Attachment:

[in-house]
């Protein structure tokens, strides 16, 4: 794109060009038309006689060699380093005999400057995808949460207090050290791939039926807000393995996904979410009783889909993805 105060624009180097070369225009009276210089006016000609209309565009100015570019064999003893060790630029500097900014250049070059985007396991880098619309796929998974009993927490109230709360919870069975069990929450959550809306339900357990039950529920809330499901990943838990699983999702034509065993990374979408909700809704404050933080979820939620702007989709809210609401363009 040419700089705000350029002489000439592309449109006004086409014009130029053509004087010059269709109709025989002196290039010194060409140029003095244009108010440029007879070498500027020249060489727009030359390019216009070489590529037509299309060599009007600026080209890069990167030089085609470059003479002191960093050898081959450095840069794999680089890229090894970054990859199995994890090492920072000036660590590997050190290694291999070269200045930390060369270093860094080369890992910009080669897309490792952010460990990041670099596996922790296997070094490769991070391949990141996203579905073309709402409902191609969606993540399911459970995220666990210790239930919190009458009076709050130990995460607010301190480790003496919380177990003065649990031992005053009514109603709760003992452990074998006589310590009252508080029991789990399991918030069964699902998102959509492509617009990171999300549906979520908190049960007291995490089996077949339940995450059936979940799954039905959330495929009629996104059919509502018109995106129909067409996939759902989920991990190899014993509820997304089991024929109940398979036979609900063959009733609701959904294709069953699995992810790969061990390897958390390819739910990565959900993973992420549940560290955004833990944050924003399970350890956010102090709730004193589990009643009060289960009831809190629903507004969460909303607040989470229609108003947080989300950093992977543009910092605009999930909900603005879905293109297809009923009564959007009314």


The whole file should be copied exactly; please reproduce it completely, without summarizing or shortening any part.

[in-house]
């Protein structure tokens, strides 16, 4: 794109060009038309006689060699380093005999400057995808949460207090050290791939039926807000393995996904979410009783889909993805 105060624009180097070369225009009276210089006016000609209309565009100015570019064999003893060790630029500097900014250049070059985007396991880098619309796929998974009993927490109230709360919870069975069990929450959550809306339900357990039950529920809330499901990943838990699983999702034509065993990374979408909700809704404050933080979820939620702007989709809210609401363009 040419700089705000350029002489000439592309449109006004086409014009130029053509004087010059269709109709025989002196290039010194060409140029003095244009108010440029007879070498500027020249060489727009030359390019216009070489590529037509299309060599009007600026080209890069990167030089085609470059003479002191960093050898081959450095840069794999680089890229090894970054990859199995994890090492920072000036660590590997050190290694291999070269200045930390060369270093860094080369890992910009080669897309490792952010460990990041670099596996922790296997070094490769991070391949990141996203579905073309709402409902191609969606993540399911459970995220666990210790239930919190009458009076709050130990995460607010301190480790003496919380177990003065649990031992005053009514109603709760003992452990074998006589310590009252508080029991789990399991918030069964699902998102959509492509617009990171999300549906979520908190049960007291995490089996077949339940995450059936979940799954039905959330495929009629996104059919509502018109995106129909067409996939759902989920991990190899014993509820997304089991024929109940398979036979609900063959009733609701959904294709069953699995992810790969061990390897958390390819739910990565959900993973992420549940560290955004833990944050924003399970350890956010102090709730004193589990009643009060289960009831809190629903507004969460909303607040989470229609108003947080989300950093992977543009910092605009999930909900603005879905293109297809009923009564959007009314």